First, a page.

Iceman_MN 21.9
Unetice 20.9

Mycenaean 44.9
Unetice 29.2
England_Roman_outlier 25.9

Mycenaean 75.00
Slav_Czech 15.75
Iran_ChL 9.25

Samuel Andrews said...


I don't see any bias in David's analysis. He has simply posted good fits for Greeks and Italians using only ancient DNA. Yes, with models that assume most Greek's Steppe ancestry is from Slavs will give them super significant Slavic ancestry. The fit works. Maybe it isn't realistic but it works.

And Italians do have significant East Meditreaen ancestry from people similar to Anatolia_BA and Jordan_BA. They aren't a simple EEF, Steppe mixture. Look at the results I posted for Italians earlier in this blog....

Bergamo: 58.3% Barcin_N, 28.8% Yamnaya, 10.3% WHG, 2.2% CHG/IranNeo, 0.4% Natufian.
Tuscany: 53.2% Barcin_N, 23.4% Ymnaya, 8.3% WHG, 6.7% CHG/IranNeo, 4.3% Natufian.
South Italy: 48.5% Barcin_N, 13.3% Yamnaya, 6.7% WHG, 17% CHG/IranNeo, 14.5% Natufian.

Italy has extra layers of CHG/IranNeo and Natufian that can't be explained by Barcin_N or Yamnaya. Neolithic ancestry from Italy is certainly high in most of Italy but probably doesn't reach 50% anywhere except Bergamo. That is unless CHG and Natufian stuff was already in Italy during the Neolithic. said...

"Most academic stuff is garbage. Sad but true. And even a novice should know that."

The original article of Lazaridis et al 2017 has the Greeks from mainland (Thessaloniki, Central Greece and Thessaly) scoring additional 13-18% north east European admixture compared to Myceneans, which de facto invalidates your "results". According to them, Cretans have no additional NE admix which means that they are the most Mycenean-like of the bunch. They did not analyze other Greeks like Pontians, Anatolians, Cappadocians, Peloponnesians,... who make a sizeable part of the Greek population as well. said...

Also the paper of Sarno et al 2017 have Islander Greeks and Calabrians/Sicilians scoring 7% North East Euro admixture compared to 15% of Mainland Greeks and Albanians. Cypriot Greeks have 0% of it. Which means that there is a 7% of post Mycenean North East European admixture in the mainland if we trust Lazaridis et al 2017.

Stamatoyannopoulos et al estimates the slavic input in the Pelopponese of 0-14% averaging out 7%.

Rob said...

7% seems underestimate, even for Peloponnesus. Doesn't really match clues from Y markers and archaeology said...

@Samuel Andrews
"And Italians do have significant East Meditreaen ancestry from people similar to Anatolia_BA and Jordan_BA. They aren't a simple EEF, Steppe mixture. Look at the results I posted for Italians earlier in this blog...."

No they don't. They are just Steppe enriched Minoans -aka CHG admixed Anatolian farmers- with 2-3% of Moorish admix in the far South.

The South Italians from Calabria in your analysis have both more WHG and Natufian admix than old Greeks. In any plot they would also plot in the same place, which invalidates your amateur "results".

You and the rest of the bunch -ancient Romans were just like Danes- are going to feel the pain and finally shut up the fuck up when ancient results from Italy will finally come out.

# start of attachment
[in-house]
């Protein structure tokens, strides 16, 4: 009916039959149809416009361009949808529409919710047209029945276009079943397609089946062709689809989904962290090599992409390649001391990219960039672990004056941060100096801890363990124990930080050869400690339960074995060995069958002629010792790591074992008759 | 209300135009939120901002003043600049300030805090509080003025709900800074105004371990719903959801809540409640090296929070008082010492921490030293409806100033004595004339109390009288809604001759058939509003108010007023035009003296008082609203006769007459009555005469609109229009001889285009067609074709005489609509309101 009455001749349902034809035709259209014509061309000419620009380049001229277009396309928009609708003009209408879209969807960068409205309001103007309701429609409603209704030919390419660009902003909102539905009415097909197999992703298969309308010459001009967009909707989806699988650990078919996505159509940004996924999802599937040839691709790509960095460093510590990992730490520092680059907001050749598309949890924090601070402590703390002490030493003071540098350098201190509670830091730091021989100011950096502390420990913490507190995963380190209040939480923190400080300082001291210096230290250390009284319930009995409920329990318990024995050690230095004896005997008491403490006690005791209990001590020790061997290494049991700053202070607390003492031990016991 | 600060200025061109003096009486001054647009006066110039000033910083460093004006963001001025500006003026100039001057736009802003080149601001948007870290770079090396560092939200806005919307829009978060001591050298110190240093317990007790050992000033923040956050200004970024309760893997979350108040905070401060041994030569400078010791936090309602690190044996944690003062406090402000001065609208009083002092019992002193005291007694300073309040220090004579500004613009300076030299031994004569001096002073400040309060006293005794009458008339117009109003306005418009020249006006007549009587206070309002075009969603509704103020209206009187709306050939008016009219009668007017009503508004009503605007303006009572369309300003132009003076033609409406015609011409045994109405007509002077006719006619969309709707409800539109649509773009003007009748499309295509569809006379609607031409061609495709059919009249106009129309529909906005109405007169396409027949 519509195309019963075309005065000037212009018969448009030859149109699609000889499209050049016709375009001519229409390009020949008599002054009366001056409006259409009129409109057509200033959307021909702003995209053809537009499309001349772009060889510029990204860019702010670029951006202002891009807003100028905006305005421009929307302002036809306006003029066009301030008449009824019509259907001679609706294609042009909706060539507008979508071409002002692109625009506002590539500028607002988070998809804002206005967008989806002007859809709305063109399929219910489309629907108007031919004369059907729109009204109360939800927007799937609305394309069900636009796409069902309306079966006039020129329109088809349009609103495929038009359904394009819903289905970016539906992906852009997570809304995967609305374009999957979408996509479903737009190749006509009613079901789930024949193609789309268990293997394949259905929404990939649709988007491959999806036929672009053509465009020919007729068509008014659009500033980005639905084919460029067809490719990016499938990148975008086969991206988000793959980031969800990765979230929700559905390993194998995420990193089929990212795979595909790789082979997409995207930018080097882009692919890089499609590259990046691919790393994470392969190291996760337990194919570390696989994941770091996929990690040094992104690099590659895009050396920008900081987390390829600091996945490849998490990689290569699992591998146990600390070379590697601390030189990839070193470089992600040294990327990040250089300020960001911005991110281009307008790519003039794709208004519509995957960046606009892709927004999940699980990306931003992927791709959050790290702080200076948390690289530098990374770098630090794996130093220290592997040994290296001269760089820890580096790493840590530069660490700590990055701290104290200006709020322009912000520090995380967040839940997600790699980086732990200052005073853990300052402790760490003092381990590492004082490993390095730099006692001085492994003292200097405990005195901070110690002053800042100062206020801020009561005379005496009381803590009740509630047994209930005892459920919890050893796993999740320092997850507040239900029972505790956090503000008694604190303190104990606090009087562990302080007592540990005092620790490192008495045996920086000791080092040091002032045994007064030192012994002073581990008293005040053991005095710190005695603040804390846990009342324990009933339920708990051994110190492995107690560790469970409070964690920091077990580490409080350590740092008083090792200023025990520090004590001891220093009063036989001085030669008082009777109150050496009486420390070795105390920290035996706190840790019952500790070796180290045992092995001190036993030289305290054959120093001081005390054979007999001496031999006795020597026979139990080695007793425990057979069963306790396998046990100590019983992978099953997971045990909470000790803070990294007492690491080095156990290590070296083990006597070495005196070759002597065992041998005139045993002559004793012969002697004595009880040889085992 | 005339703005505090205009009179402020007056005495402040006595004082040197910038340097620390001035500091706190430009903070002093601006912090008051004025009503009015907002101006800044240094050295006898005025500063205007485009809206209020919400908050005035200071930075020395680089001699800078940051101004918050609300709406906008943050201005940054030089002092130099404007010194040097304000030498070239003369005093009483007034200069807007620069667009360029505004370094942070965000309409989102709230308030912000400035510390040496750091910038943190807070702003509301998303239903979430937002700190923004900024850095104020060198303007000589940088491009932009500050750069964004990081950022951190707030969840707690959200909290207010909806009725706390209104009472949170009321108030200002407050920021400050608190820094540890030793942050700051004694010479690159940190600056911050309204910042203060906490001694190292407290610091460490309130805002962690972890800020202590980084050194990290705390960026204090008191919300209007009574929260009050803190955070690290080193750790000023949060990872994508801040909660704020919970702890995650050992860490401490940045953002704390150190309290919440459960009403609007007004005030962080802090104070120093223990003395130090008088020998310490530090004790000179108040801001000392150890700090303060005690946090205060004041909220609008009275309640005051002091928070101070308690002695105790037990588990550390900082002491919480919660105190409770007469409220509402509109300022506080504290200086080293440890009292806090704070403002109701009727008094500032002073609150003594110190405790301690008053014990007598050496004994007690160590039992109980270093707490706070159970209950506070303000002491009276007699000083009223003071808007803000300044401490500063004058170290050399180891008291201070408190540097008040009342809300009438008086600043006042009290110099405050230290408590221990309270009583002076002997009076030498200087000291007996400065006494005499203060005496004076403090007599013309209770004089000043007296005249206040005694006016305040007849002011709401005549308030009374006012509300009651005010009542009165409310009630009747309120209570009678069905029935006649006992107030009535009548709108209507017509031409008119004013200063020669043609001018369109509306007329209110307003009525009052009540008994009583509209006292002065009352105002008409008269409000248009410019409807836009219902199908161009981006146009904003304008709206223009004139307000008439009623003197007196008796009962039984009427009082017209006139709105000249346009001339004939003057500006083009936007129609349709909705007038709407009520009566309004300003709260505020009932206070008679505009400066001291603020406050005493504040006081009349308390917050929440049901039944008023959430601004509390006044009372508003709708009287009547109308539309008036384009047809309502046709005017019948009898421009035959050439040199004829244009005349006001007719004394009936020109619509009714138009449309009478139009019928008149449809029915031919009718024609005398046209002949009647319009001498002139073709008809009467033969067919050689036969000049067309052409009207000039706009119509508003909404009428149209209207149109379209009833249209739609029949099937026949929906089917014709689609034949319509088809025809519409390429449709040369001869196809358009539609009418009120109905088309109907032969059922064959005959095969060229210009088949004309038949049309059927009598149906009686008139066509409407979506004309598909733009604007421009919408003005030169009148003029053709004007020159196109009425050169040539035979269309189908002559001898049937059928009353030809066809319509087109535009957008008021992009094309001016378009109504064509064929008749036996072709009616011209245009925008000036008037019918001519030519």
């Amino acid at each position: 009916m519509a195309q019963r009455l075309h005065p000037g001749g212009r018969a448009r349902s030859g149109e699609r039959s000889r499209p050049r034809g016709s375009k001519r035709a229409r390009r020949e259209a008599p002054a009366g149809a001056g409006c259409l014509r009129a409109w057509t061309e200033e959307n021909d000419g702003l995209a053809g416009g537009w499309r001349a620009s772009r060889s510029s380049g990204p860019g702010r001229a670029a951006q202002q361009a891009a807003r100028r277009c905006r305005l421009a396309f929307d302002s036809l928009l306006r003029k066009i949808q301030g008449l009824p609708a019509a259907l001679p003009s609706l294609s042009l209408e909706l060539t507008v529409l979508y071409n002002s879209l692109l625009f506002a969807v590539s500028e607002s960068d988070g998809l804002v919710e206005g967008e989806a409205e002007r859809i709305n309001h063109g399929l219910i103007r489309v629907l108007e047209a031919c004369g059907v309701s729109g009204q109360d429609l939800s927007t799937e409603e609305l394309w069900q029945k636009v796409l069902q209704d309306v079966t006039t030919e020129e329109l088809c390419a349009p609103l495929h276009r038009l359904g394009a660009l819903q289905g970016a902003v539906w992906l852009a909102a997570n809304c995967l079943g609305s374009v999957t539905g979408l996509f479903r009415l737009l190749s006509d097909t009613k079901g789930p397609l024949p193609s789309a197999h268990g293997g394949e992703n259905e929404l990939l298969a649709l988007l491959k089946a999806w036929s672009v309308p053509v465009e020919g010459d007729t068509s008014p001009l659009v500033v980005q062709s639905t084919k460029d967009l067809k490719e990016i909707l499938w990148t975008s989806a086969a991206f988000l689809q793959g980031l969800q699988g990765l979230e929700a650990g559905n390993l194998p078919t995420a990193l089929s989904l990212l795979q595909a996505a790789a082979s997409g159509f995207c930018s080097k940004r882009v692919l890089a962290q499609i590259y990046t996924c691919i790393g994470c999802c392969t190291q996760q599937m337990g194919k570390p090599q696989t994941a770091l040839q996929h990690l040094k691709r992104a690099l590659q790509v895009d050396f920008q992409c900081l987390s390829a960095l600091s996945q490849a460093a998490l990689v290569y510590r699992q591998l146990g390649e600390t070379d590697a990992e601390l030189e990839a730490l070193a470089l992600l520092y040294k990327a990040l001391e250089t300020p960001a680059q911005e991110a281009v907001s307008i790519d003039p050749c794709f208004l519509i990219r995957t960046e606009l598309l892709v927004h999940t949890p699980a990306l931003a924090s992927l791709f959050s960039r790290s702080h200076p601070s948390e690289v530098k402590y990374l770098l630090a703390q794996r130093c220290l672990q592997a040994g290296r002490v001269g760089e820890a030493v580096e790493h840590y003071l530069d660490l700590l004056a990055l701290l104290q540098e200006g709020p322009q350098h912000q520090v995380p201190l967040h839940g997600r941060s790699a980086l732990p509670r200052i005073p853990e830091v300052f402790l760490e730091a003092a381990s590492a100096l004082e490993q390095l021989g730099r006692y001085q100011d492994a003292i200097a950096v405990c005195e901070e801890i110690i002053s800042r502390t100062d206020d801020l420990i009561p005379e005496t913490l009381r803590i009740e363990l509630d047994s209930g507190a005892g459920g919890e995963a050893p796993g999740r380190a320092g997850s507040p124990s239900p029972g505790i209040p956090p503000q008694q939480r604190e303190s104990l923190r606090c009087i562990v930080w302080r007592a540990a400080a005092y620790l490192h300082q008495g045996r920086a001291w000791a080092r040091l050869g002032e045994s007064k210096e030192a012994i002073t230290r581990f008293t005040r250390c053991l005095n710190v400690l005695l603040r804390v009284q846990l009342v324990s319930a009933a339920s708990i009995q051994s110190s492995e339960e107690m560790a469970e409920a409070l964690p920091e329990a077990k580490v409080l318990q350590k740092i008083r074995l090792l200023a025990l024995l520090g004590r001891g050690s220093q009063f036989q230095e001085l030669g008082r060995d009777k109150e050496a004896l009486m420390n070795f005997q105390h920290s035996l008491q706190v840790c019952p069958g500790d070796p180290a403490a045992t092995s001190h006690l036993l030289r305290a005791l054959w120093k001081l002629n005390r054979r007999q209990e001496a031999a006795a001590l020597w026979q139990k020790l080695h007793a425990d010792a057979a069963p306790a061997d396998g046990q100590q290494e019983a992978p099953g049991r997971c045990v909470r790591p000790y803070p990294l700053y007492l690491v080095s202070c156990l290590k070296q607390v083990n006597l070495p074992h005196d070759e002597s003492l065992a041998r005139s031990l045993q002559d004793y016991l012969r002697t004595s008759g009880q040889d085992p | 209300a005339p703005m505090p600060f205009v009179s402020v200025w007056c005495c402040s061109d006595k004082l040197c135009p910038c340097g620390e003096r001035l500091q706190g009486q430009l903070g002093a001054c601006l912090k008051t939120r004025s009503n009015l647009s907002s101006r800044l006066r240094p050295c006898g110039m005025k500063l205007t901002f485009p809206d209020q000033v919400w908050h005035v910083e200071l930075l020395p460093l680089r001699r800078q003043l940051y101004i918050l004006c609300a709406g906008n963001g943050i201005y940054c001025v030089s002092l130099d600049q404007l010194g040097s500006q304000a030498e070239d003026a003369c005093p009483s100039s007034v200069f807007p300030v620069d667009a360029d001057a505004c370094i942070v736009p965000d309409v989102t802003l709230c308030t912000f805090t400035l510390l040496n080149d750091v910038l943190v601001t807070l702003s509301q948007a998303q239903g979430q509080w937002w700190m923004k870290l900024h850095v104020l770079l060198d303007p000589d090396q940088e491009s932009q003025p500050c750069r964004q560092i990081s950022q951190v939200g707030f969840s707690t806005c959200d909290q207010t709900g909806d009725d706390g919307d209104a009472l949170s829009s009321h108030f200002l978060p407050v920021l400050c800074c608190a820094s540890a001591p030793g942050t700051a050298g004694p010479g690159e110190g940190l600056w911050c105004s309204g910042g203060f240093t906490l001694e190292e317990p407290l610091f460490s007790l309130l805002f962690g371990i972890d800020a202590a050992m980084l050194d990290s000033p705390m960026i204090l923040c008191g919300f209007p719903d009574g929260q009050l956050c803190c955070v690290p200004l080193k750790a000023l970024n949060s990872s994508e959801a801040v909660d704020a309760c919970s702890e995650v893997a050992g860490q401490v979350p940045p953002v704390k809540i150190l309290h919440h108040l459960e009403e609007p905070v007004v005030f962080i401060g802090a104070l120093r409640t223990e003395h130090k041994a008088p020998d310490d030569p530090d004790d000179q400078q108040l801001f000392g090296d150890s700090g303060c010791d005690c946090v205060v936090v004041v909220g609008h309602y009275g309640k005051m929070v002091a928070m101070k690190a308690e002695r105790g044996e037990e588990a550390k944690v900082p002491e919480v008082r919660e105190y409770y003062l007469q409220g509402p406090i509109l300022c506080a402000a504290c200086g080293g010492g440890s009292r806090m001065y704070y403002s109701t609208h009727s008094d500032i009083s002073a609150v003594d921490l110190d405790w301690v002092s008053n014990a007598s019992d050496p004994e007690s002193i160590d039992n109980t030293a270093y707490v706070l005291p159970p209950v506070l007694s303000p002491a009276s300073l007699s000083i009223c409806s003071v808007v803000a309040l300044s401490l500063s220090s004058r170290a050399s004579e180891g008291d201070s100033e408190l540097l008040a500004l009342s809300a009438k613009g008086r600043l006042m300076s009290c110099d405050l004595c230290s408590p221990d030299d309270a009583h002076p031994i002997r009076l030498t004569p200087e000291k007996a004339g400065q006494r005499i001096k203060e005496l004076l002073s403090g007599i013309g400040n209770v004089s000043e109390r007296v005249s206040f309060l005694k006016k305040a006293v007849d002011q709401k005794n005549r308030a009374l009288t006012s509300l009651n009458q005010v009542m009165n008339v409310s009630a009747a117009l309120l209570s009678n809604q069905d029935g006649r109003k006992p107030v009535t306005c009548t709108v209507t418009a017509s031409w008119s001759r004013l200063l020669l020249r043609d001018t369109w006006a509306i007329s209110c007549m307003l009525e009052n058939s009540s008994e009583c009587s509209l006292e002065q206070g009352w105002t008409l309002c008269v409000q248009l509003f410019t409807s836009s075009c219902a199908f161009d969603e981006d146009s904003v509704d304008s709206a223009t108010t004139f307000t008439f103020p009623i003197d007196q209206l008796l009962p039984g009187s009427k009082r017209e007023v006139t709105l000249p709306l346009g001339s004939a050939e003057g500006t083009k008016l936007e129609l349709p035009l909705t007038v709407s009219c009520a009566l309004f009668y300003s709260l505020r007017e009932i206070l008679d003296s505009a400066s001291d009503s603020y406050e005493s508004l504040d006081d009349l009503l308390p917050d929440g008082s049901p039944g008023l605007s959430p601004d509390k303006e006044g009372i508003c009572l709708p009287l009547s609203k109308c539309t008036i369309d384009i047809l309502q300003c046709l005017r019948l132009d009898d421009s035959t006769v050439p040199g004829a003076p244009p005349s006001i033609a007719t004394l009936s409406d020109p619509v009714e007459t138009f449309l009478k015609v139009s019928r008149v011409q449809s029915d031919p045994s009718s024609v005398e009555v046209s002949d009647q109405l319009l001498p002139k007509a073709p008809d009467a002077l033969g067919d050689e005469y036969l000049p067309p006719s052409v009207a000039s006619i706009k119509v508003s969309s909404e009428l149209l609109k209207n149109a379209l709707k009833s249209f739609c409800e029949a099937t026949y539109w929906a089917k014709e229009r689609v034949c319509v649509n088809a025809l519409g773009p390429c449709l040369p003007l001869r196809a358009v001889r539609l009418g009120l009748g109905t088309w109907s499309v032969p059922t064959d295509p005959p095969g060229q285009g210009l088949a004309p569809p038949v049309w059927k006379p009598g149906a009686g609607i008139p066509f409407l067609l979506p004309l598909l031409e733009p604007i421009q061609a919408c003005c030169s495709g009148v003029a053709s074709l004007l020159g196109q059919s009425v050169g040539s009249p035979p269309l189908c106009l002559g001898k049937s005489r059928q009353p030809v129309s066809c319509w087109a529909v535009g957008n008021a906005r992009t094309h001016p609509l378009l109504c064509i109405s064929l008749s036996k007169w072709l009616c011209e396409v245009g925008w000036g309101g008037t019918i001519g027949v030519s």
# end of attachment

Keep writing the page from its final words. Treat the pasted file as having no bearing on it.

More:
Rob said...

Yeah, I'm not seeing any North African or Levantine in mainland Italians

"Barcin_Neolithic:I1099" 64.3
"Kotias:KK1" 17.2
"Karelia_HG" 16.95
"Villabruna:I9030" 1.55
"Levant_Neolithic:I1704" 0


"Barcin_Neolithic:I1099" 55.4
"Kotias:KK1" 14.25
"Levant_Neolithic:I1704" 10.3
"Karelia_HG" 10.1
"Iran_Neolithic:I1290" 6.95

Samuel Andrews said...

"You and the rest of the bunch -ancient Romans were just like Danes- are going to feel the pain and finally shut up the fuck up when ancient results from Italy will finally come out."

Lol, I don't think ancient Romans were Danes. That's hilarious. I expect them to be similar to Tuscans but I'm open for other possibilities.

Ain't nothing wrong with having "Near Eastern" ancestry. And it ain't impossible to be European but have Near Eastern ancestry. The pre-historic past is a mystery. Almost anything is possible. There's not much we can figure out with modern DNA and archaeology.

In 2006 people would call you crazy if you said just about all Europeans are 30% Neolithic Anatolian. And then there's some common people who think the Egyptians were the first humans and all of humanity has a common ancestor in the last 10,000 years.

WHat I'm saying is we have no basis to say to any theory on pre-historic origins "Well, that's crazy." ALmost anything is possible for the pre-historic past which modern data has told us almost nothing about.

You seem to think significant and relatively recent Near Eastern ancestry in Italy is crazy based on what you know. But you and everyone else really knows nothing about the pre-historic past until you either travel back in time or collect ancient DNA.

We've already collected ancient DNA and it's pretty obvious Italians do have "recent" Near Eastern ancestry.

Samuel Andrews said...


In PCA and sometimes with formal stats (if you use bad outgroups) Italians can be modelled as Barcin_N+Yamnaya. That's what happened with your model [Anatolia Neolithic, plus 35% (EHG+CHG)]. But when one includes the right outgroups (like a CHG outgroup or a EHG outgroup) this model doesn't work.

Also, ADMIXTURE from Dienkes, Davidski, and others has been showing for years that Italians score in Southwest Asian and Caucasus components which Neolithic Europeans do not score in.